Neels Gap is home to the Mountain Crossings (www.mountaincrossings.com) outfitter. Kinda hard to miss the place, as it is the only covered structure you’ll ever have to walk through on the AT. The historical building was completed by the Civilian Conservation Corps the same year the AT was completed in 1937. Mountain Crossings is famous for doing AT backpack shakedowns. A shakedown is where a hiker empties their backpack and allows someone (generally a former thru-hiker or more experienced hiker) to make suggestions on how they might drop weight and/or retool their camping system. Mountain Crossings claims to shakedown over 500 packs and send home roughly 9000lbs of gear for hikers each year. They will also hold maildrop packages full of supplies for hikers, like many outfitters and hostels along the Trail. I received my first maildrop here (I will go over maildrops in another chapter).
Though Mountain Crossings also operates as a hostel, our gear was back at the Hiker’s Hostel, so we had some time to hang out before GI Jayne caught up with us. We decided to make ourselves comfortable next to the Mountain Crossings main desk and register. Half Moon and the “Lancaster Twins” (I didn’t manage to jot their names down… so this is just the name I gave them b/c I remember that they are both from Lancaster) were also there, along with a bunch of old timers that were gathered in a corner chatting for a while. I was introduced to the original creator of Whiteblaze.net, though his name escapes me. And I’m fairly certain that AWOL (author of “AWOL on the Appalachian Trail” and the widely used “AT Guide”) was there, though I didn’t recognize him at the time. Turns out there was an AT festival at Amicalola Falls that weekend and some of the various trail businesses and personalities were in town.
Shortly after GI Jayne arrived, the shuttle also arrived. With a warm pepperoni pizza Hot Pocket in hand, I jumped into the Hiker’s Hostel van and we raced back to the cozy log cabin. I had only just started to reorganize my stuff next to my bunk when Erik whispers to me from just outside, “Birdman, I think AWOL is downstairs.” “How do you know?” I replied. “He’s downstairs talking to the owners. I’m trying to hear what they are talking about so I can be sure,” he said. I grabbed my camera and head down just as AWOL had gone into the bathroom. I looked at Josh and asked, “Is that…” He interjected, “Yes, and yes I can take your picture.” I guess this is not unusual… lol. (Pictures have been sent to Miami… so you will just have to wait for this one).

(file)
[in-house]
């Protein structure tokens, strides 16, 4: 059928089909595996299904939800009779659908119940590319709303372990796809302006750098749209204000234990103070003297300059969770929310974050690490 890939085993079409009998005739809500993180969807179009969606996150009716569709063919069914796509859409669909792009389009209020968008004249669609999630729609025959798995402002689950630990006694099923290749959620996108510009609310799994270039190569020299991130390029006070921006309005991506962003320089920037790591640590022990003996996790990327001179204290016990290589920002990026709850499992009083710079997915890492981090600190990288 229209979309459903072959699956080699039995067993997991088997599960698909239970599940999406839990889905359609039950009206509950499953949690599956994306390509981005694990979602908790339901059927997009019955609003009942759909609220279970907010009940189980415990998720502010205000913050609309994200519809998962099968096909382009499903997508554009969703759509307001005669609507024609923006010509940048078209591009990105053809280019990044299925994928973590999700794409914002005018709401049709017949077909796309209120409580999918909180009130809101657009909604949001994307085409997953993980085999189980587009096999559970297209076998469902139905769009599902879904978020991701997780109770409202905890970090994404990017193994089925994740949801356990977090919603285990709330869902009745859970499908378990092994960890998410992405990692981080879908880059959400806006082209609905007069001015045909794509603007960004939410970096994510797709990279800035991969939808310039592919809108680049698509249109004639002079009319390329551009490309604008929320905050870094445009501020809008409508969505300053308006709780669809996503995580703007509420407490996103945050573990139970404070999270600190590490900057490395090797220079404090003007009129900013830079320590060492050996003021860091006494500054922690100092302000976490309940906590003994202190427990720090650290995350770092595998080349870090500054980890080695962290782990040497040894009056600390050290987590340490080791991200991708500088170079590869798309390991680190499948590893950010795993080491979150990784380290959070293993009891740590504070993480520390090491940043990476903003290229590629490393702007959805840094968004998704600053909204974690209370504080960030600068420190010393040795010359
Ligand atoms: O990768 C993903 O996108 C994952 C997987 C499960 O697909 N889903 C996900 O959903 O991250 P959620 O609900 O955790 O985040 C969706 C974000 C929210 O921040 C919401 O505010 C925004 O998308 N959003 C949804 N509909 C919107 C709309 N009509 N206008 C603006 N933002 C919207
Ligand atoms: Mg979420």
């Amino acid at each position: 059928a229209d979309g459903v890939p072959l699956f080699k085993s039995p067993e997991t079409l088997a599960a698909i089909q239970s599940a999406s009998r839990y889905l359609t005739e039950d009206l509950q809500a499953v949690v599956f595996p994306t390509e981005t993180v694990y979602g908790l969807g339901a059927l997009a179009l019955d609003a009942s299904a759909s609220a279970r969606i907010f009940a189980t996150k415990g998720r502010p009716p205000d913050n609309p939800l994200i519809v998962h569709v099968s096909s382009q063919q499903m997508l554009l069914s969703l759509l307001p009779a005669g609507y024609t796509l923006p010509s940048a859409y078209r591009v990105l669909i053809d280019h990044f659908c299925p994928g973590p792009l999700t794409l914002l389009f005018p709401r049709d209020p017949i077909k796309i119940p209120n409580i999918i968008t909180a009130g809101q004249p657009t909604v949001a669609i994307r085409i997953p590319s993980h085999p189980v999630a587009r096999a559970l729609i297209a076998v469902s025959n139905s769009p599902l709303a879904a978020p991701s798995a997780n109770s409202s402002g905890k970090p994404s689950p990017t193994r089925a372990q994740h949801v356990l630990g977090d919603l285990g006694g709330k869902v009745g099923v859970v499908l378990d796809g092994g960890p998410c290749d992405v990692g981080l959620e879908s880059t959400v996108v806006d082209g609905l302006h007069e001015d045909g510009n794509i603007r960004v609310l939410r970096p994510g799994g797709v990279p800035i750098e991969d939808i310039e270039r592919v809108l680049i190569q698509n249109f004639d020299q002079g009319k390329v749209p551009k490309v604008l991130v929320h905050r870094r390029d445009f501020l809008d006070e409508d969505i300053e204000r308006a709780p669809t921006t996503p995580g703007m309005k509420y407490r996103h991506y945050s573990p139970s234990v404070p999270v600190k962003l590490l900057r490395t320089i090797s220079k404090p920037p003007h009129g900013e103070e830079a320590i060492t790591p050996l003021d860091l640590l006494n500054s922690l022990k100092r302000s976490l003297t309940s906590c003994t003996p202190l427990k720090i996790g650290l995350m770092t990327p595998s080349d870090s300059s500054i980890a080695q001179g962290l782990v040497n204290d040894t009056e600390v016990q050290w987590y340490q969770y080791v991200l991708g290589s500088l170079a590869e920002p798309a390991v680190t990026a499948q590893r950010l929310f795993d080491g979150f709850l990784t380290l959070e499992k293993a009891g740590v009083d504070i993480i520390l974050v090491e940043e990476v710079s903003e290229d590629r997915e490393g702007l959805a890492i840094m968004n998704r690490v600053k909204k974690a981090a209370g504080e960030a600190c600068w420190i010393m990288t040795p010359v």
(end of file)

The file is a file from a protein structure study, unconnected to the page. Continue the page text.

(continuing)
Tonight, we decided dinner would be simple. Subway 12” sub sandwiches were the winner. Everyone seemed to gravitate towards their bunks early this evening. I was up late (10:00) still organizing the food I had just received in my maildrop. Due to the slackpacking and some changes in food strategy (e.g. 1 oatmeal in the morning, instead of 2), I had some extra food to send back home. Rain had started to fall outside and the winds were picking up. Suddenly, a loud crack of thunder rocked the building as the power flashed off and then quickly back on. Within seconds the owners were in the main living room watching the local radar on tv. At the same time, I became aware of the faint cry of a tornado siren in the distance. Moments later, another closer siren started screaming as the tv announced that there was a storm system with substantial upper and lower level rotation headed directly for us.
Josh and Leigh looked up at me and said, “Okay, everyone in the basement.” Erik and Azalon, already awake after that one loud thunder crack, did not need anyone to tell them twice. They had already woken our 4th roommate (all the way from Hawaii) and began shuffling quickly downstairs. As we went through the basement door at the bottom of the stairs, we could see that everyone staying in the basement had already crowded into the hiker’s kitchen area, as it was furthest from any windows. GI Jayne, Sipsey, Orange Lightening, and Joe were all there along with a section-hiking father/son team and a couple cyclists. As usual, I had to joke, “Well, thanks for coming to get us guys.” To which GI Jayne reflexively replied, “Sorry. We thought you were gonners,” with a grin growing across her face.
The owner’s dog Maggie, a golden retriever, was terrified of the storm. Running from one person to the next for some reassurance and attention, she was visually trembling. Leigh is intensely listening to the crackling voices emanating from a handheld HAM radio. Everyone else is fairly quiet and either watching or listening to the violent winds pushing around the trees outside. One or two people have lied down on the floor and shut their eyes, but are not asleep. Erik, seeing a stash of unfinished Bud Light in the fridge, says, “Hey, we’re up. We might as well drink,” as he pops a bottle top.